So, in building this protocol for Separation Anxiety, we need to be on the dog’s time.  The dog is experiencing how it feels when they are alone. So, we let the dog let us know when they are comfortable. Each case is a study of one!

Are you, or someone you know, ready to get some help with your dog’s separation related issues?

 Here’s how you get started?                        

  • An Initial Call – complimentary
    • We talk about what the dog is doing. We talk about the management needed to make the protocol work. We might brainstorm ways to make sure the dog is never alone. We go over the technology and what to expect. (This usually takes about 30 minutes)
    • Management is a huge component of a Separation Anxiety protocol.  That management is not leaving the dog alone except for safe durations during training. We spend lots of time brainstorming how to manage this and still have a life.
      • Often, we talk about the contract we make with the dog:  You promise not to leave the dog alone except for safe durations during training and the dog promises to not destroy the house, eliminate in the house, and bug the neighbors with their barking and howling. Because they aren’t being left alone, the behaviors are not being practiced.  It helps in so many ways.
    • We talk expectations – This is a systematic and individualized process, there are no guarantees how long this will take.  We are going to go at the dog’s speed. We also let you know that your dedication and effort will help resolve this matter.
    • We talk about technology and how we utilize it.  We have Zoom or FaceTime calls and we might use remote cameras. We use a Google Spreadsheet to get the missions and check in daily.
    • We talk about the needs/goals for duration the dog can be alone.
  • Initial Assessment – Zoom or other technology.
    • We will gather any other information we need on the dog.
    • Ask client about the floor plan their house. So, we can understand the dog’s movement.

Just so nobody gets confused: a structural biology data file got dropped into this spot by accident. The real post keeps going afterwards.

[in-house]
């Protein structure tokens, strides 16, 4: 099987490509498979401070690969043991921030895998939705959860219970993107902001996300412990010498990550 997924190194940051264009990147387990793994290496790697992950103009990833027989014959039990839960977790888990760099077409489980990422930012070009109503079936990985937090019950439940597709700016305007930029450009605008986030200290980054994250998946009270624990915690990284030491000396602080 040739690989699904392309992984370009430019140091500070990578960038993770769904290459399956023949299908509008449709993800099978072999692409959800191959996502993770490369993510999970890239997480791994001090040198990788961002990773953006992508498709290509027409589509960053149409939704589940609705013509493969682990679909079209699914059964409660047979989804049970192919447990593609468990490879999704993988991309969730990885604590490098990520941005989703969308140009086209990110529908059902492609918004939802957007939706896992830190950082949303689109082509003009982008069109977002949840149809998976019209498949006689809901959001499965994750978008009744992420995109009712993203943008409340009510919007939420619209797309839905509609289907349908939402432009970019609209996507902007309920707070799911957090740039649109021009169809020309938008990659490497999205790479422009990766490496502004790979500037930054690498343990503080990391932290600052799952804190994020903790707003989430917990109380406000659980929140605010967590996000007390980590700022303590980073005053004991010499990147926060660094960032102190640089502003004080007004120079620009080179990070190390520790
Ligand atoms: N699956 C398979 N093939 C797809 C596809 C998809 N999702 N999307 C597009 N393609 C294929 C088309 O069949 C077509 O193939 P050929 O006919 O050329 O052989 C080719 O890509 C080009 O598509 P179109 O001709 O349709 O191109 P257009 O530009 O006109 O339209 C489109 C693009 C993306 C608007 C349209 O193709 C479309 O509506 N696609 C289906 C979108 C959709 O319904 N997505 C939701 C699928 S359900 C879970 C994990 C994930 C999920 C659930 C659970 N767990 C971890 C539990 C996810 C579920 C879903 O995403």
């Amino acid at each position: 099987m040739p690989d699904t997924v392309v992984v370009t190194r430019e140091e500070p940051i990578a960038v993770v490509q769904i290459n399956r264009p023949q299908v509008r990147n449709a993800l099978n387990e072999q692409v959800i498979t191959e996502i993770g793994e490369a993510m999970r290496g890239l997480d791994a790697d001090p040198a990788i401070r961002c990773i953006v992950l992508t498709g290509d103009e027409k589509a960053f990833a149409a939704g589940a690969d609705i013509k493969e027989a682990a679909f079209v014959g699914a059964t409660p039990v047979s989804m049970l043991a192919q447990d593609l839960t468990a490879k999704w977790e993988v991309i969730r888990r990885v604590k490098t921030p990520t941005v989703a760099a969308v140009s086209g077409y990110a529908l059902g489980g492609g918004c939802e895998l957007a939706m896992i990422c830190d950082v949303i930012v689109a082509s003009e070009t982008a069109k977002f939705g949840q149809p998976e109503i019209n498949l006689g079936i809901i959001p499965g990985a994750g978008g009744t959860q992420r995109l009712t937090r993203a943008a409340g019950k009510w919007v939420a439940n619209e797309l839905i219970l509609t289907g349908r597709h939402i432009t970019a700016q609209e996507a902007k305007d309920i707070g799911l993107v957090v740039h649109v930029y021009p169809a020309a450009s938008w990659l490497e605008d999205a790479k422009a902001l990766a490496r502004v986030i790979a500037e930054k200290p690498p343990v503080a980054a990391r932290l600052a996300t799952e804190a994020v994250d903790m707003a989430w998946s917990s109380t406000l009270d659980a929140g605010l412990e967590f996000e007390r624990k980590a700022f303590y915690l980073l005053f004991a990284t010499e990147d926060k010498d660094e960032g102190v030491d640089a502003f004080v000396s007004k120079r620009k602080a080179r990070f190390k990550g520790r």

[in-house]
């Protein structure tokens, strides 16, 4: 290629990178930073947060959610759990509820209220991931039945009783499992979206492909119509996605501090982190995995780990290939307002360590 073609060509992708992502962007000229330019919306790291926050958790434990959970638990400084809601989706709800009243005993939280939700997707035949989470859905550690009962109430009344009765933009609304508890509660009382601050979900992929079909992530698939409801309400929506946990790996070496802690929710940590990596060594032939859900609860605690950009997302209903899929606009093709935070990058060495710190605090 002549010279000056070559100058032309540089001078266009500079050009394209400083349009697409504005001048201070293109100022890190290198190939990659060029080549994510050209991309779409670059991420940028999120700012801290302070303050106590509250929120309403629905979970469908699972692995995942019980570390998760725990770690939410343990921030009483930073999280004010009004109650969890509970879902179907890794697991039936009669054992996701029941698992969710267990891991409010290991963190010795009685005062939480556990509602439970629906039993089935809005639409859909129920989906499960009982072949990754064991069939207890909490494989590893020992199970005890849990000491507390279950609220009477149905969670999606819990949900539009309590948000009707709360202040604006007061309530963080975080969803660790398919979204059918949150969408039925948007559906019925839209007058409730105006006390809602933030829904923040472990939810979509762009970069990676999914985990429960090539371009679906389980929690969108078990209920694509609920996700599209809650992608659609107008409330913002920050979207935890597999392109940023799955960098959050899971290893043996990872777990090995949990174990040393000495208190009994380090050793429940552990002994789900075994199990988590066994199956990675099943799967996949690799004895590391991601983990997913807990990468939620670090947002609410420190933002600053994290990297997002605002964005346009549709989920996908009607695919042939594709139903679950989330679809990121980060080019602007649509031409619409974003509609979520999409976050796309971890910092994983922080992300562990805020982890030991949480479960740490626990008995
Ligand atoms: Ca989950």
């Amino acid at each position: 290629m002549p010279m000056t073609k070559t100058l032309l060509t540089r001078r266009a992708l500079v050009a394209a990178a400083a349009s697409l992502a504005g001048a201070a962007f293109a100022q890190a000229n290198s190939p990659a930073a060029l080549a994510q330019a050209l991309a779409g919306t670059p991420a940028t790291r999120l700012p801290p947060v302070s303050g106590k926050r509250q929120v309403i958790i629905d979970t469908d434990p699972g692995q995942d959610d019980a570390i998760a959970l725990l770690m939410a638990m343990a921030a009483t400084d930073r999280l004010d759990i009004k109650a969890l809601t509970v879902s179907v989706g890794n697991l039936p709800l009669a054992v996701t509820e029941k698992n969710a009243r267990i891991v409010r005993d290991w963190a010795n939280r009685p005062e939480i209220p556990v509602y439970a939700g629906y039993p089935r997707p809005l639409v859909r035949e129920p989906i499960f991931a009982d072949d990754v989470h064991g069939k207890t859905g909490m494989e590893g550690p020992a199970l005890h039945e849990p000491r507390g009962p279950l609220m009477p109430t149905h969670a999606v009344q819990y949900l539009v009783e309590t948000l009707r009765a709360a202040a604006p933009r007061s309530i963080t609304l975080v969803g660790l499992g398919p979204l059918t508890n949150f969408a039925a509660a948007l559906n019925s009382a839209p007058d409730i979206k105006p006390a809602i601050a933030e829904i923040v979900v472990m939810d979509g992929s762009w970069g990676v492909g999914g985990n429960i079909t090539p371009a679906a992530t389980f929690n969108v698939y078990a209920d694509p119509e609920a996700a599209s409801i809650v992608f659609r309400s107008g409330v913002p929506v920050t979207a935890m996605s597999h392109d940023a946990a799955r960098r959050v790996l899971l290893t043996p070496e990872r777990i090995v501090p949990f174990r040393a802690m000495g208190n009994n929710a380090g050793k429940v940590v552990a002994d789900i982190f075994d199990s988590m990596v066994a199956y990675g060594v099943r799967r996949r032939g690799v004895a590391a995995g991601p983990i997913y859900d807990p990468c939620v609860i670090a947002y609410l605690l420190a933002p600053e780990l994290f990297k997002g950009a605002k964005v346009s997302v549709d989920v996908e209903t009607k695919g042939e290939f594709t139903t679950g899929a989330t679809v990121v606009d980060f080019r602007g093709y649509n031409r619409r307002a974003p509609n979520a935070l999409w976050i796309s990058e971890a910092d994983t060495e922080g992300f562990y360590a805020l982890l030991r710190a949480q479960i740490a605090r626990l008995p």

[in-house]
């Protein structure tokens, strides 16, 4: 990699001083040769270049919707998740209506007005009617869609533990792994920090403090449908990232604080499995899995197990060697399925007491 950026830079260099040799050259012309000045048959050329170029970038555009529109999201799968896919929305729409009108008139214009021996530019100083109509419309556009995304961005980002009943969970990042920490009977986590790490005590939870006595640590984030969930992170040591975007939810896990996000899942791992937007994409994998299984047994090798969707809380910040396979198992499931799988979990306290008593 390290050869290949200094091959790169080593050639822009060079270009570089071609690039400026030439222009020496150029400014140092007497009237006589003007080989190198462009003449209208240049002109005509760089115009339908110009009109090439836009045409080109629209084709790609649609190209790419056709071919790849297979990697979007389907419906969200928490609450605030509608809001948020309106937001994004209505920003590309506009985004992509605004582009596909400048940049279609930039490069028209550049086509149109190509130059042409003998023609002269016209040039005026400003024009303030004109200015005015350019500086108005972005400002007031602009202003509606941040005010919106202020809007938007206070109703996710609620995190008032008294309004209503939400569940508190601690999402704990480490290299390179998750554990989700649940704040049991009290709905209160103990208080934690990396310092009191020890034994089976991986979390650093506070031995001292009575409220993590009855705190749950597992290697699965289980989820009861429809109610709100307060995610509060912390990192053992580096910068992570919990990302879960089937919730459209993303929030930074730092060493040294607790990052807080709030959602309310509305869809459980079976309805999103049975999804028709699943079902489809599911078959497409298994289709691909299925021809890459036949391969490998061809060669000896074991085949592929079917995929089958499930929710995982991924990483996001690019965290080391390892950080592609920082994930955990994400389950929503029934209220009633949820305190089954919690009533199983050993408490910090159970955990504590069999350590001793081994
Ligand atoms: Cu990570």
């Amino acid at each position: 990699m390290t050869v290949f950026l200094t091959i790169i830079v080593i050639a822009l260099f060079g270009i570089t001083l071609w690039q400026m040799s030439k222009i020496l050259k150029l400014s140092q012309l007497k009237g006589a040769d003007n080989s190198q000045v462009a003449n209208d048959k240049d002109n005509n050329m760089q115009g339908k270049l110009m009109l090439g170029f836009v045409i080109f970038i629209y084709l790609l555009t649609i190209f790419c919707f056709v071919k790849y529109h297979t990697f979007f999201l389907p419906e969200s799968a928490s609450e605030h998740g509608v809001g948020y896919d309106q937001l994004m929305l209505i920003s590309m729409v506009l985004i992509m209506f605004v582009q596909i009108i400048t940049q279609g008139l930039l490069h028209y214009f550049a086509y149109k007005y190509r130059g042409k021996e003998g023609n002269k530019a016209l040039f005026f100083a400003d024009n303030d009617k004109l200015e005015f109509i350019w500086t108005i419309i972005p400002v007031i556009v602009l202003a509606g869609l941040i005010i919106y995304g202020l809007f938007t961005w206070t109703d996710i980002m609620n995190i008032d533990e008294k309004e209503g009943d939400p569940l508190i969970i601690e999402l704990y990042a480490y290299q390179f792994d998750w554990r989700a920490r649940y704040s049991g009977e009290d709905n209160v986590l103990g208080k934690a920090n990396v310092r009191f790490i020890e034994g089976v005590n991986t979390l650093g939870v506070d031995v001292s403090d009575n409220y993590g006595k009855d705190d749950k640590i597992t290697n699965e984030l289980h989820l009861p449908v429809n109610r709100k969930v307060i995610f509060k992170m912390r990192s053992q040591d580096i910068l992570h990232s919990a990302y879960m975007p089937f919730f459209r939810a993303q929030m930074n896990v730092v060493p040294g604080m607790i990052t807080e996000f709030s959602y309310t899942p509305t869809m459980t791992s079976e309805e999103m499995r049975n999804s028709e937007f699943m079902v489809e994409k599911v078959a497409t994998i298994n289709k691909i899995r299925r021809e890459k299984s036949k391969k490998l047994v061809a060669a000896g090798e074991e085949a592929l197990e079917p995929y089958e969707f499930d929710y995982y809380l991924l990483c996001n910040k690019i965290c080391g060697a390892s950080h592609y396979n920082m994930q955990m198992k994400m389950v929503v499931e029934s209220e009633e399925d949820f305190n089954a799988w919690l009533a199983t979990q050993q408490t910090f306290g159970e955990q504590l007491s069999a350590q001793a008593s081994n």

• We will do an assessment of being alone with all the usual routines of leaving.
    • We will review the assessment together.
    • We will determine the point in the assessment where the dog begins to show anxiety.  We call this the threshold.  This becomes the line we do not pass so the dog stays relaxed and calm.  This a moveable line, it changes as the dog becomes more and more comfortable.
    • Talk about how the missions work and their 20–30-minute duration 5 days a week.
    • Answer any questions.
    • Explain the benefits of all the training being virtual.
    • Explain the shared Google spread sheet that we will be using to communicate daily during our work together.
  • Missions Begin
    • Four missions a week, with notes and data tracker filled out. 
    • The next mission will be in the spreadsheet after the notes are received.
    • The fifth mission of the week is the reassessment.
      • We watch the dog during the absence, which is done like another mission.
      • Answer questions
      • Sometimes, there may be a little push while the trainer is watching.
    • This will help determine what the missions for the next week will look like.

Again, Systematic Desensitization works by exposing the fearful dog to the alone time they are afraid of, in increments that feel safe for them.  They are always below that point of fear or panic.  We listen, and watch, to see what the dog tells us. We move at their speed.

I struggle with analogies but learning math fits this instance.  As we learn math, we must go slow so that we master the concepts. Addition, subtraction, multiplication, and division all build on each other. You need these skills to be able to go on to Algebra, Geometry, Trig, and Calculus.  If something as simple as multiplication is missed, it can make school much harder and can limit choices later in life.

In our separation anxiety protocol, we are building slowly to make sure the foundation is strong, and we are then able to grow the dog’s comfortable alone time towards the goals of the guardians. 

This protocol, with an emphasis on the dog, and its systematic and individually planned steps gives hope that dogs suffering from fear and anxiety of being alone can live a more normal life, as can their people. There is hope!!

The Love of Dog Training

I love my initial consultations with new clients.  Hearing their goals and concerns, worries and stress for their dogs, always give me so many ideas. How can I help, which track should I take?  How will this dog react to positive, fear free learning? It’s an adventure waiting to happen. Setting up training protocol and a plan to reach goals always make me happy. I am excited to see the change in the pup.